• Belatedly, I decided to use the last (minus ‘the’ in last line, if you don’t object) in our summer 18 Inbox. The third ‘the’ made the rhythm awkward. Thank you

  3. owl hoots
    the night shifts
    with mice

    naming snow-
    between the violet
    and the green

    mackerel sky
    each bird twice
    as busy

    fledgling moon
    the bedroom ledge
    where stars slip

  4. Hello, I was visiting in Kyoto recently and so thrilled to find your book Persimmon and the lovely haiku inside. And very happy to find this haiku society! I am a Taiwanese American poet living in the US. I have been writing haiku for a little while now, and here are a few I’d like to submit. Thanks for your consideration…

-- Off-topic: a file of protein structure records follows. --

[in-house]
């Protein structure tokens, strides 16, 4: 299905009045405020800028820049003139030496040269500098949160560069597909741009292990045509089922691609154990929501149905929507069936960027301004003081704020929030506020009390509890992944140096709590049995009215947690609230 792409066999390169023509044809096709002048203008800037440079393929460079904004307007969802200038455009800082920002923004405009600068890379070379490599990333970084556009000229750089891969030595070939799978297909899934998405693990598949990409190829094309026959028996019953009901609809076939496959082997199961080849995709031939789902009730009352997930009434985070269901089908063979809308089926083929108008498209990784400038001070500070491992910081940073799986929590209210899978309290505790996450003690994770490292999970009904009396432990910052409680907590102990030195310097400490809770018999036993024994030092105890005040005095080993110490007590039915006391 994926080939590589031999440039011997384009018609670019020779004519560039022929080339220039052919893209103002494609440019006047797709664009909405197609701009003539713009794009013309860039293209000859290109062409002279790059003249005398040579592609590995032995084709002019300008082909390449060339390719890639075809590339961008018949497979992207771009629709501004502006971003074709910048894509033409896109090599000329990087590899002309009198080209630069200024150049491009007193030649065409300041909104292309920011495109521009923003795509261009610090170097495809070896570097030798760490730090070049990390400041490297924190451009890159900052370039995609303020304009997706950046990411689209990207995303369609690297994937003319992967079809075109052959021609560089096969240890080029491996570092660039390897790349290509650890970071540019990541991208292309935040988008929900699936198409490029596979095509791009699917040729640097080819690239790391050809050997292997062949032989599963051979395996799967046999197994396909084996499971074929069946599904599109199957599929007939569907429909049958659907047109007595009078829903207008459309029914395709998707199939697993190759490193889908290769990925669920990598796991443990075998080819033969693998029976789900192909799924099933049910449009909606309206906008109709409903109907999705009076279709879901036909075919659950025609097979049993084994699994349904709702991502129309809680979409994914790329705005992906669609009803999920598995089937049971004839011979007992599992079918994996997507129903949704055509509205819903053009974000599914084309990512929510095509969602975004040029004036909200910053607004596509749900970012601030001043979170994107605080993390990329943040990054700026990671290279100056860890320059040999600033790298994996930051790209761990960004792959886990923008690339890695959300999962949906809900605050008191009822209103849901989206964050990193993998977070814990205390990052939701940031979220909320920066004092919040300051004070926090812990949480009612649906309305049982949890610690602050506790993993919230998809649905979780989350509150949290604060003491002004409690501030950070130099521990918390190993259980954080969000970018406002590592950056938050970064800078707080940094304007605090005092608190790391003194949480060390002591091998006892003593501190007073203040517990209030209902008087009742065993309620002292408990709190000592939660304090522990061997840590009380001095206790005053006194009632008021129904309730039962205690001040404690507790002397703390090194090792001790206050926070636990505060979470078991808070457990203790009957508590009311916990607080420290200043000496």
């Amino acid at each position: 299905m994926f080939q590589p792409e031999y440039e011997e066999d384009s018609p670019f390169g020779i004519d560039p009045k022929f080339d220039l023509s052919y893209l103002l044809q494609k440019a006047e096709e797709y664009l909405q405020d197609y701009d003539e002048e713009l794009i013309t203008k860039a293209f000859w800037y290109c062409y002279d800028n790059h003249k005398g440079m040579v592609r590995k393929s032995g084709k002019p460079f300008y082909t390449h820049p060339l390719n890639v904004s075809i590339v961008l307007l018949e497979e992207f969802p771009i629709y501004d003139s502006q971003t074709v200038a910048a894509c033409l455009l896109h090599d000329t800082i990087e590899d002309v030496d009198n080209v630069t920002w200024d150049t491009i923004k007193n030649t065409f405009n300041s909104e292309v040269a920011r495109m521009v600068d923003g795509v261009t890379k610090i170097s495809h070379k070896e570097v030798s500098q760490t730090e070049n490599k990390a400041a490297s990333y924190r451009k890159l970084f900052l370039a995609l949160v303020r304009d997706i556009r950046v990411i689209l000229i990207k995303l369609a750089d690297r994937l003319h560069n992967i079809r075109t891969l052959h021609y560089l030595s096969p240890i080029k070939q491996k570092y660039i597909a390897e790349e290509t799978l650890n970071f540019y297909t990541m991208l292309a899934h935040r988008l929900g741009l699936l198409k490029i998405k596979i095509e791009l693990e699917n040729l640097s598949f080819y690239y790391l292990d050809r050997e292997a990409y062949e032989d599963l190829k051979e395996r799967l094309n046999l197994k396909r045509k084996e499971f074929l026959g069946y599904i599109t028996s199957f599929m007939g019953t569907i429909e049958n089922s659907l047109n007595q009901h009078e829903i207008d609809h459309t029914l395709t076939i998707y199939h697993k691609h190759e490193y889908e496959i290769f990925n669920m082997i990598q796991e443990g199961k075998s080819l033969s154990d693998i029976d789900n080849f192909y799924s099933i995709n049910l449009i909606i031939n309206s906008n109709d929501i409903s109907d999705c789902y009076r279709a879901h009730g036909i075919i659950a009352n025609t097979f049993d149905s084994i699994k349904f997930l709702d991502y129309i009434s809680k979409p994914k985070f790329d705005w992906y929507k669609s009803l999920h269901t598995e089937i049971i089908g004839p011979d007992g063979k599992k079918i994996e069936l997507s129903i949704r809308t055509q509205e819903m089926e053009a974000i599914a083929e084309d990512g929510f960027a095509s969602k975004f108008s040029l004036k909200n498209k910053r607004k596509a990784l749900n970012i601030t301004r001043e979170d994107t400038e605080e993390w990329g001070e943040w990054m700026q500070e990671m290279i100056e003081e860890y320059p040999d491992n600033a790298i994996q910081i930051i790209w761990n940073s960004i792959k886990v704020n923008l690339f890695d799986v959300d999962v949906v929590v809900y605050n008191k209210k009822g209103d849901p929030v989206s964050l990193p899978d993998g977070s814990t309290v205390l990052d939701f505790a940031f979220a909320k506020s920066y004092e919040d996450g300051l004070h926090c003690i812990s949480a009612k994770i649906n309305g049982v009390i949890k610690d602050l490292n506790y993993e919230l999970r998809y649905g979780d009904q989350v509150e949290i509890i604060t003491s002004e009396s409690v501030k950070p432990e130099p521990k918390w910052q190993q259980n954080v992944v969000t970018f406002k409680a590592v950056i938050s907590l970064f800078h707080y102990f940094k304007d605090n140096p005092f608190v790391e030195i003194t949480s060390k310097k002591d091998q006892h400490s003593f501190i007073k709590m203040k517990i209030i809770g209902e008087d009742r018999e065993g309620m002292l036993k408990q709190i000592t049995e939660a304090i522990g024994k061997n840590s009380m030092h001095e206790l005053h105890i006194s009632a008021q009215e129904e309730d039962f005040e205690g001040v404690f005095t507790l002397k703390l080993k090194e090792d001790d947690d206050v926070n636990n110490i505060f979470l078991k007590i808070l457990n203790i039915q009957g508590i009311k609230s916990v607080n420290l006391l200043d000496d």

Fat snowflakes fill
    the air. The city begins to
    disappear, slowly.

    On a shallow stream
    a yellow leaf floating past
    old dreams grow quiet

    Water bug larger
    than my cheek—do you wish to
    join my morning wash?

    A thousand and one
    golden Buddhas, a face for
    each woman’s sorrow *

    Alive with birdsong
    a glittering cave of leaves
    Buson, rest easy

    A lonely thatched hut
    two poets shared—one leaving,
    one staying behind.

    Old pains a heart can’t
    forgive—and yet here is the
    ocean, here it is.

    Pear blossom petals
    scatter the pathway—before
    us, and behind us.

    Oh, tiny frog!—you
    dodged my careless footsteps
    in the rainy night.

    Here is loneliness—
    a dark sky of stars, each one
    bearing its own light.

    A sorrowful heart
    watches a ranunculus
    bloom, day after day.